Friday, March 6, 2009

World War I, Life in the Trenches: Part Two

In part one of the entry series, we saw how trench warfare became the main method of fighting on the western front during the First World War. Now, we will not only see what took place, but what day-to-day life was like for the soldiers in the trenches.

On Guard Duty. Both sides had to be careful to watch the enemy lines at all times, so that if an attack came they would not be caught off guard. When a soldier was on guard duty, he had to keep out of sight, for enemy snipers were always a danger.

Home Sweet Home. Soldiers tried to find what little shelter from the elements that they could, but the constant shelling and bombing meant that the shelter had to be "bomb-proof". The most common type of shelter was, therefore, a small cave-like hole dug out of the forward side of the trench. These were often nick-named "worm holes".

Some underground shelters had log-lined walls to hold the dirt back.

What's For Lunch? All meals were usually pre-packaged, or was prepared in the rear lines and brought it to the front lines in buckets. Cooking in the front lines was prohibited, as smoke from cook fires could attract grenades and mortar fire. The most common meal for the Allied soldiers was mass-produced canned corn beef and potatoes. This was often accompanied by tea if you were in the British Army.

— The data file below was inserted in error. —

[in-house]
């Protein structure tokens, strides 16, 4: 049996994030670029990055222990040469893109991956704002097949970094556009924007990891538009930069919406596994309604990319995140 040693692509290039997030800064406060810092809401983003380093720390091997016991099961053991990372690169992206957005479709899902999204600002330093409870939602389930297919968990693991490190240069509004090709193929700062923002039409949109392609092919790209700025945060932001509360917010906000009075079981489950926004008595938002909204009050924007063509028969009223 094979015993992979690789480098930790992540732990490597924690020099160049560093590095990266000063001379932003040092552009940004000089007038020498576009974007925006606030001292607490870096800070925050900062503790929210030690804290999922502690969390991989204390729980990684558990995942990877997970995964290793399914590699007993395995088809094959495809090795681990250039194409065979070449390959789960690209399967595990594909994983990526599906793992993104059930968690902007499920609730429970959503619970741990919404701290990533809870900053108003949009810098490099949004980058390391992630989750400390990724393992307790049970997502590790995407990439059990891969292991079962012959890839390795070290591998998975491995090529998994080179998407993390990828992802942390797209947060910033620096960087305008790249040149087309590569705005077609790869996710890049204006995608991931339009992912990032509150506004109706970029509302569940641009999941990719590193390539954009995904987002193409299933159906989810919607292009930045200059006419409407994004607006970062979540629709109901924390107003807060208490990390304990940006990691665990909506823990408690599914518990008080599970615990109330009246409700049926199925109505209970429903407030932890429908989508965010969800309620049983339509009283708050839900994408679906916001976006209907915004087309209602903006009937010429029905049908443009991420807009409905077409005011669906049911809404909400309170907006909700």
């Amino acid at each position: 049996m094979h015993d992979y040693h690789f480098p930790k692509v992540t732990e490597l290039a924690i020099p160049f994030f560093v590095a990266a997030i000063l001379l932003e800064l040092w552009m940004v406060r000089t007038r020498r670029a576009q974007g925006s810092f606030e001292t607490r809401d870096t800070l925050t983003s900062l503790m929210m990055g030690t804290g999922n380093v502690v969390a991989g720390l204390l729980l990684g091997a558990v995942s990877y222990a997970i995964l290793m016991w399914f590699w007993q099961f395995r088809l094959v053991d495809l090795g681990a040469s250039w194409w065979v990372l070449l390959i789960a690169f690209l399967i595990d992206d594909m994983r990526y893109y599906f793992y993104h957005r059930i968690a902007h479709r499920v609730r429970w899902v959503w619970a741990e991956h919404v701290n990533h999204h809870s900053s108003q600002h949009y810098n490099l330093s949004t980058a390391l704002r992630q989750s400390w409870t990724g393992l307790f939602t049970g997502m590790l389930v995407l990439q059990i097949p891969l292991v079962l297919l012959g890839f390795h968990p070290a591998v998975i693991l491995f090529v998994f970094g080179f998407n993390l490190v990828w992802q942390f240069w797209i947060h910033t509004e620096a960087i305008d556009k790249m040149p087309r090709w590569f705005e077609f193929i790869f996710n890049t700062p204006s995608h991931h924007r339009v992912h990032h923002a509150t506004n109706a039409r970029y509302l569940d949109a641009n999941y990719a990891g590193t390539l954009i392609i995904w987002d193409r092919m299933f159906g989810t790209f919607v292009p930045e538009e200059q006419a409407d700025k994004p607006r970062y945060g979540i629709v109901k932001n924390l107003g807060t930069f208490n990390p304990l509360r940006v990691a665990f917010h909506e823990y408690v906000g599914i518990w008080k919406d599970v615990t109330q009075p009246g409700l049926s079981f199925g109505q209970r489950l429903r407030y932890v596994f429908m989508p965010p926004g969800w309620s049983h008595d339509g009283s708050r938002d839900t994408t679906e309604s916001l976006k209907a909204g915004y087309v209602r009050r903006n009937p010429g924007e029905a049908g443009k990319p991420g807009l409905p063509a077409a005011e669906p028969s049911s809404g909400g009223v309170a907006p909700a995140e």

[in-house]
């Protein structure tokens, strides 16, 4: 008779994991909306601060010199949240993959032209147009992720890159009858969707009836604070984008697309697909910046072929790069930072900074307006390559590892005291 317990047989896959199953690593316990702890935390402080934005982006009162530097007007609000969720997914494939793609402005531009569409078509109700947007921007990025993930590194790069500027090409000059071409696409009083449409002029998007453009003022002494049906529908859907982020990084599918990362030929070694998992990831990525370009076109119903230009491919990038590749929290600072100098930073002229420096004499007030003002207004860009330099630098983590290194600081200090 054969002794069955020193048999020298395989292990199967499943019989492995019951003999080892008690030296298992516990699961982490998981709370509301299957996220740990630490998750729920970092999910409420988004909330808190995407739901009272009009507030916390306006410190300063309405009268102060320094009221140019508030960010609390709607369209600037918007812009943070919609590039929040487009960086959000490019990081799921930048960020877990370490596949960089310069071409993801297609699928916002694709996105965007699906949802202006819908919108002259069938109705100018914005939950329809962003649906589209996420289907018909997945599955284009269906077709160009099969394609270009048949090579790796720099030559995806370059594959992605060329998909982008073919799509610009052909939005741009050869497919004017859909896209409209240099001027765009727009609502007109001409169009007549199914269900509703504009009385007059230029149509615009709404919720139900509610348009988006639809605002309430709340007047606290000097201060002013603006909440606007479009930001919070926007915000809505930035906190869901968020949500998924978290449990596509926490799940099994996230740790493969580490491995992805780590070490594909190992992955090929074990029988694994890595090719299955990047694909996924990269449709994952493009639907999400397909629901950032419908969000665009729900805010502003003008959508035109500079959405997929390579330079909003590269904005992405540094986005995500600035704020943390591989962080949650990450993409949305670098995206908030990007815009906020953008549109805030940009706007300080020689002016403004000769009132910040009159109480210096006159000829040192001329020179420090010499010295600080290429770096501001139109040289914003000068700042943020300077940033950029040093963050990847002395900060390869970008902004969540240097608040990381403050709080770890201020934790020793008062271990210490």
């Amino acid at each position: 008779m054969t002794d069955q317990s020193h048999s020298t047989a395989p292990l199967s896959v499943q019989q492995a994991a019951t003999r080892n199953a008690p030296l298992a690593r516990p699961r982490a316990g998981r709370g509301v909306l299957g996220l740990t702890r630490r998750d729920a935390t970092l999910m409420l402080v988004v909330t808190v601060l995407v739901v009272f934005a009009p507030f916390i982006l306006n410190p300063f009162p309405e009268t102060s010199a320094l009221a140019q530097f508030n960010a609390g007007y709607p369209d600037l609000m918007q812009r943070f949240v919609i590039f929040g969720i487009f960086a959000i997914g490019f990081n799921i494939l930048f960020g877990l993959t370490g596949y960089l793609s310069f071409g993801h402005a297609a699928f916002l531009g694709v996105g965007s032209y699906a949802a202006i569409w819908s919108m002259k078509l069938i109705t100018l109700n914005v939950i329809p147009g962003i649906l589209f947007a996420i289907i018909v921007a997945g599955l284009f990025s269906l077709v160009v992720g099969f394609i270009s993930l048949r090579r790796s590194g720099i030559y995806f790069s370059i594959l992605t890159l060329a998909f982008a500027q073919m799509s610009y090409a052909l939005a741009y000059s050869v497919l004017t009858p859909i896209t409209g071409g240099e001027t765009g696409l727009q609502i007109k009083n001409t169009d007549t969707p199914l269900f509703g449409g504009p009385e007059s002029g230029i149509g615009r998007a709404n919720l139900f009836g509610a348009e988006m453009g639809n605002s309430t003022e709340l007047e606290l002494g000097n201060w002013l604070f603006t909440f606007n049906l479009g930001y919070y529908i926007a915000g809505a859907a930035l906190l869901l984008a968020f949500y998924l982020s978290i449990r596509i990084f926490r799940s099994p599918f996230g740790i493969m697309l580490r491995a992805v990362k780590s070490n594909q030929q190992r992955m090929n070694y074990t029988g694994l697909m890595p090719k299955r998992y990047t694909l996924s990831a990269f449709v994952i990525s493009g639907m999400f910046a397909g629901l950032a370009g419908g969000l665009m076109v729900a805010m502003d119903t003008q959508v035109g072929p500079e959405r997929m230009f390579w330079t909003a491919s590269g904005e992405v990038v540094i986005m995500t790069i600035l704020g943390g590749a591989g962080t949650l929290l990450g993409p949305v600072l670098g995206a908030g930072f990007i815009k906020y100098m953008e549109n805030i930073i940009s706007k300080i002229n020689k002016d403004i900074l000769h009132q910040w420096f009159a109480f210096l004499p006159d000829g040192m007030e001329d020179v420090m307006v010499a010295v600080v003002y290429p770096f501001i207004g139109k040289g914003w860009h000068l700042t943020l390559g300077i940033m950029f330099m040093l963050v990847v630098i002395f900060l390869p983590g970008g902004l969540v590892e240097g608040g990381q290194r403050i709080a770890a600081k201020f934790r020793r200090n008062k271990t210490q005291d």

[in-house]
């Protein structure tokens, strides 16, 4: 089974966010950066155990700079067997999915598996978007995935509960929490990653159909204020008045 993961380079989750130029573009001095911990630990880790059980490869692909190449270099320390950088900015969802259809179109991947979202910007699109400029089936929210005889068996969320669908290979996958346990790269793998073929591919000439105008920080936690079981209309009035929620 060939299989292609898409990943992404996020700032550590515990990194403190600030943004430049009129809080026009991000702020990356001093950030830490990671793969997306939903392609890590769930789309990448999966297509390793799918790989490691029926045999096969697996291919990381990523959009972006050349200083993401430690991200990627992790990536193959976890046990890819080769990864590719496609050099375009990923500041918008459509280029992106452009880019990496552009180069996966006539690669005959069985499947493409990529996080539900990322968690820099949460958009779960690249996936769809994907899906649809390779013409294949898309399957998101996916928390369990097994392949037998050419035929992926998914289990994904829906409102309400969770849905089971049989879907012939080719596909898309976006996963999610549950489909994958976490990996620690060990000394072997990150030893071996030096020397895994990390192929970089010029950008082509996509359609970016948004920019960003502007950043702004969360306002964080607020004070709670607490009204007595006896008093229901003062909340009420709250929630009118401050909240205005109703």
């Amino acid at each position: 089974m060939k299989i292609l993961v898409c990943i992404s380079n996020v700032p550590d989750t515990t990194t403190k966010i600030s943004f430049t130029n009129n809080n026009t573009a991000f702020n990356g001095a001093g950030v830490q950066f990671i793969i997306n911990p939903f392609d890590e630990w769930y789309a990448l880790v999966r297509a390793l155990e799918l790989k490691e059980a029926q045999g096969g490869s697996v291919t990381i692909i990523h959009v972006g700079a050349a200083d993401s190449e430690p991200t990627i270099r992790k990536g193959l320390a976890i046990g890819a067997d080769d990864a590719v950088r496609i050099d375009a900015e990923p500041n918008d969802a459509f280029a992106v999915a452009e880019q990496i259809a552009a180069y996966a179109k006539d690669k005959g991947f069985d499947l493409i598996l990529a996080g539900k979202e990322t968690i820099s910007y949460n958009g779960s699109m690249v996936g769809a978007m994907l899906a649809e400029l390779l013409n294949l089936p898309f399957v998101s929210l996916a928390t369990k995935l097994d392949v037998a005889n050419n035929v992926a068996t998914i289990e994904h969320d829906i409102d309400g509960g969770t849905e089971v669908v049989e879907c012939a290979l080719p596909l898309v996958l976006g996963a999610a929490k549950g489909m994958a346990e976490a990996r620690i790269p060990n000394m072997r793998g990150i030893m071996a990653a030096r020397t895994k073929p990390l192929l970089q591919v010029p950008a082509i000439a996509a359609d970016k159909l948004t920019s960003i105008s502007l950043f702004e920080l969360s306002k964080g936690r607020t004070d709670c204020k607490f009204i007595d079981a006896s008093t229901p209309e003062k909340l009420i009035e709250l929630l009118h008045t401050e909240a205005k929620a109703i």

All soldiers were equipped with a mess kit consisting of a multi-purpose tin pan with a removable lid, and a knife, fork, and spoon, usually wrapped in a napkin.

Winter In The Trenches. While spring and fall brought mostly rain to the trench-laced French farmland, winter often brought bouts of cold, uncomfortable rain or snow showers.

A soldier keeps watch over the trench lines after a light snowfall.Winter was the worst season of all for soldiers in the trenches. The winter also brought many new problems; frostbite and trenchfoot, a condition received from standing in cold water for extended periods, proved devastating. Disease was common year-round, but in the winter it increased drastically, claiming the lives of thousands of soldiers on both sides.

A soldier makes his way through a trench knee-deep in mud.

As we bring this dual-part entry to a close, we hope that you all have enjoyed this entry series! Thank you all for the comments as we return to the blog-world, and we shall be updating soon.